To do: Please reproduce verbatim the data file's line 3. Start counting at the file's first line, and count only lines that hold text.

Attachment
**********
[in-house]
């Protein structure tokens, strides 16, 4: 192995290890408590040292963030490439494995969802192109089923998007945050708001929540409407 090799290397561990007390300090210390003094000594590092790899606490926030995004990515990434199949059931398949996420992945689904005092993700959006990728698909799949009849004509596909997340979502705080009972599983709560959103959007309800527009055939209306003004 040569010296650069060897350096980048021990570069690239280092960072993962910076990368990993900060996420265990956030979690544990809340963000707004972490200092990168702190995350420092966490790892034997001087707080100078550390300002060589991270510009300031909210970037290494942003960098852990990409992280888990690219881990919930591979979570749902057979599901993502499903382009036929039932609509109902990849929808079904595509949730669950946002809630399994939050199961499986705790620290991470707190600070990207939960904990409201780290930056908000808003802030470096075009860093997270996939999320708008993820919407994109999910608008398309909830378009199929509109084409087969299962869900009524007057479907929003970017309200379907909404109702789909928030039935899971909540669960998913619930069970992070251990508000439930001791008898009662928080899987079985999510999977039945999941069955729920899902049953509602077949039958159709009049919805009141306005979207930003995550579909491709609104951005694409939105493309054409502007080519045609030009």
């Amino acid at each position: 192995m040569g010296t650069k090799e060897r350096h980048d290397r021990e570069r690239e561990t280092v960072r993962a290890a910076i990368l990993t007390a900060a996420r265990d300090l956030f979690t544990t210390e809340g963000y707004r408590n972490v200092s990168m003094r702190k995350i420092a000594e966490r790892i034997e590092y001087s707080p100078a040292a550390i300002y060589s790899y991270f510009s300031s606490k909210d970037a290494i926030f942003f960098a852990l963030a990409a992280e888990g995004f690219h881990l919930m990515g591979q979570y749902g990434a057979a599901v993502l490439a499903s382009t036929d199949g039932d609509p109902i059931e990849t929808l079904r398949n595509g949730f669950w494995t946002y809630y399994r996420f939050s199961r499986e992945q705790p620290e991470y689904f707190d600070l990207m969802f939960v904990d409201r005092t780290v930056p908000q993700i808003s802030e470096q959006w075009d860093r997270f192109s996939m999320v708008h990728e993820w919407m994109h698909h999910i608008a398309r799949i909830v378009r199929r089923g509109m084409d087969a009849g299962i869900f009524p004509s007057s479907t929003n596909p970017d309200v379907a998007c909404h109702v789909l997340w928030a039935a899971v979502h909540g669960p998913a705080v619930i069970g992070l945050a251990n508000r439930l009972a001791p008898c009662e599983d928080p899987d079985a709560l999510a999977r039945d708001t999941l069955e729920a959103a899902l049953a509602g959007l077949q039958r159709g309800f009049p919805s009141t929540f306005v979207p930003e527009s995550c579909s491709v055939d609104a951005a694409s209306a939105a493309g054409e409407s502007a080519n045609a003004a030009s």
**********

């Amino acid at each position: 192995m040569g010296t650069k090799e060897r350096h980048d290397r021990e570069r690239e561990t280092v960072r993962a290890a910076i990368l990993t007390a900060a996420r265990d300090l956030f979690t544990t210390e809340g963000y707004r408590n972490v200092s990168m003094r702190k995350i420092a000594e966490r790892i034997e590092y001087s707080p100078a040292a550390i300002y060589s790899y991270f510009s300031s606490k909210d970037a290494i926030f942003f960098a852990l963030a990409a992280e888990g995004f690219h881990l919930m990515g591979q979570y749902g990434a057979a599901v993502l490439a499903s382009t036929d199949g039932d609509p109902i059931e990849t929808l079904r398949n595509g949730f669950w494995t946002y809630y399994r996420f939050s199961r499986e992945q705790p620290e991470y689904f707190d600070l990207m969802f939960v904990d409201r005092t780290v930056p908000q993700i808003s802030e470096q959006w075009d860093r997270f192109s996939m999320v708008h990728e993820w919407m994109h698909h999910i608008a398309r799949i909830v378009r199929r089923g509109m084409d087969a009849g299962i869900f009524p004509s007057s479907t929003n596909p970017d309200v379907a998007c909404h109702v789909l997340w928030a039935a899971v979502h909540g669960p998913a705080v619930i069970g992070l945050a251990n508000r439930l009972a001791p008898c009662e599983d928080p899987d079985a709560l999510a999977r039945d708001t999941l069955e729920a959103a899902l049953a509602g959007l077949q039958r159709g309800f009049p919805s009141t929540f306005v979207p930003e527009s995550c579909s491709v055939d609104a951005a694409s209306a939105a493309g054409e409407s502007a080519n045609a003004a030009s």